Also, it's probably not worth the time and hassle to harass personal users of the software (medium-large sized corporations maybe). Take note RIAA!

people are using google apps (1)

alen (225700) | more than 3 years ago | (#34620924)

time to let everyone pirate software just like in the 90's. next step is to change the serial # back to all 1's

Re:people are using google apps (2)

transporter_ii (986545) | more than 3 years ago | (#34621138)

I started putting copies of Open Office on computers I worked on or when people asked me for a copy of office. Most people are happy with it, outside of a friend who was a medical transcriptionist and had some special apps that were tied into MS Office.

Back in the day, whenever I set up a new computer, the first disk I reached for after the OS install was MS Office. Things have changed so much now that I can hardly remember the last time I fired up a word processor and actually used it. If it wasn't for the occasional spreadsheet at work, I could easily do without any office suite. I can now put together a new PC for myself and it is months before I realize I didn't install any type of "office" software on it.

And even the spreadsheets we use at work now, I'm in the process of migrating to a database with a web-based front end.

Times change and this is one area that changed a lot. And Open Office works pretty well for the light duty things still hanging around.

Re:people are using google apps (1)

Barny (103770) | more than 3 years ago | (#34621850)

I work at a small computer company, and had the decision of putting forward what apps and tools to integrate onto our pre-install image.

My boss said, "Wait, you mean we can give people this open office thing free?". Yeah we lose the odd sale of MS Office or two, but we sell more PCs because customers get the stuff they want without having to go looking for it.

That aside, I used to be like you, I went for six years without any sort of office software on my pc. However I started writing as a hobby, and now, well, all my PCs have OOo installed.

Any bets... (2)

KublaiKhan (522918) | more than 3 years ago | (#34620932)

...on what large account threatened to go to OpenOffice if Microsoft kept nagging 'em?

More seriously (because I know how enterprise licensing works, and I know that an enterprise account was not likely the reason behind this) I dare say that the program simply wasn't profitable--that people either cracked the program to stop nagging 'em if they pirated it, or went to some competitor. No profits = no use nagging.

Re:Any bets... (4, Interesting)

tophermeyer (1573841) | more than 3 years ago | (#34621094)

Yeah, I feel like what has been happening is that individual users who aren't going to be paying money for business software on their personal machine anyway (like myself), were responding to Genuine Advantage by adopting OpenOffice rather than sticking with MS Office.

As individual users move towards OO, small businesses move towards OO. As OO gets more common, more people feel like OO is an acceptable option. You see where I'm going with this.

Seems like it would be better for Microsoft to keep users on MS Office than push them off MS Office altogether.

Re:Any bets... (4, Interesting)

KublaiKhan (522918) | more than 3 years ago | (#34621148)

I think that Google Docs, for better or for worse, will end up having a bigger impact than OpenOffice (or any forks thereof): it comes from a recognizeable 'brand name' and it's got an interface that people are reasonably familiar with. It also "just works"--nothing to install or configure or whatnot.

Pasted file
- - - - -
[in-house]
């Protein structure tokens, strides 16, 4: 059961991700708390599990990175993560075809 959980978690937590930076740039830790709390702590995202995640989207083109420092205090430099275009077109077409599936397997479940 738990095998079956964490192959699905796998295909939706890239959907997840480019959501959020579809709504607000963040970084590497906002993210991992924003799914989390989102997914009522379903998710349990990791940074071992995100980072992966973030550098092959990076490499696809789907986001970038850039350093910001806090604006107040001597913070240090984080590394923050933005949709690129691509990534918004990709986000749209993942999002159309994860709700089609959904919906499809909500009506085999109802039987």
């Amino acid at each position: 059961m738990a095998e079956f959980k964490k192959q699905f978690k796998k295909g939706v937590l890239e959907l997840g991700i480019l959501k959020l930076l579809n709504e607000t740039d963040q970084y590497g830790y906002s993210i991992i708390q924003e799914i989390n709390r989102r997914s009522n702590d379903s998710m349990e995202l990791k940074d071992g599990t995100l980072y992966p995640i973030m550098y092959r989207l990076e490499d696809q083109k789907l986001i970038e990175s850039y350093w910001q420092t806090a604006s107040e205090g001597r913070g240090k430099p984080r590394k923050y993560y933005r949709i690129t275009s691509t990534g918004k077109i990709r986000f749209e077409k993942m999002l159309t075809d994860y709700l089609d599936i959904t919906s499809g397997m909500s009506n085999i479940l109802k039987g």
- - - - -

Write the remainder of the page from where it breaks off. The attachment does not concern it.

When it comes down to the end user, that's going to be one of the biggest criteria for what platform to adopt--and if it were a choice between google docs and MS Office, most people I know would pick the cheaper and easier option.

Besides, MS doesn't package Office with Windows--but they do package 'the internet'.

Re:Any bets... (1)

bhcompy (1877290) | more than 3 years ago | (#34621870)

The problem is that Google Docs is a pain in the ass compared to a local application. OO does have an Oracle flash screen which most people that work in a corporation after familiar with, and it looks like Office 97-2k3 rather than "Ribbons". For most people that are not just entering the market, the brand name and the familiar interface make it a better choice than a browser run application.

Re:Any bets... (3, Insightful)

blarkon (1712194) | more than 3 years ago | (#34621864)

Most people weren't going to Open Office - they simply put up with the nagging - because in the end the nagging was less annoying than using Open Office.

Re:Any bets... (5, Interesting)

Monkeedude1212 (1560403) | more than 3 years ago | (#34621278)

You know, its funny how these Slashdot articles line up with work.

I just got back from a weeks vacation to learn that we have an upcoming Microsoft Audit here in January. They're going to be viewing our server licenses, office, all that kind of stuff. We're not too concerned since we purchase these things OEM bundled all nice and tidy, but on the odd occaison where a re-install of Windows was necessary and the Office Product key lost, we had this neat version of Office 2003 that didn't need a key to install, imagine that.

On top of that - we actually have about 150 thousand dollars worth of Client Access Licenses in use on our exchange server that aren't paid for, JUST in our disabled accounts (whose email store we haven't removed since the CEO wants to be able to access them at a moments notice, and we just started the process of archiving them a couple months ago).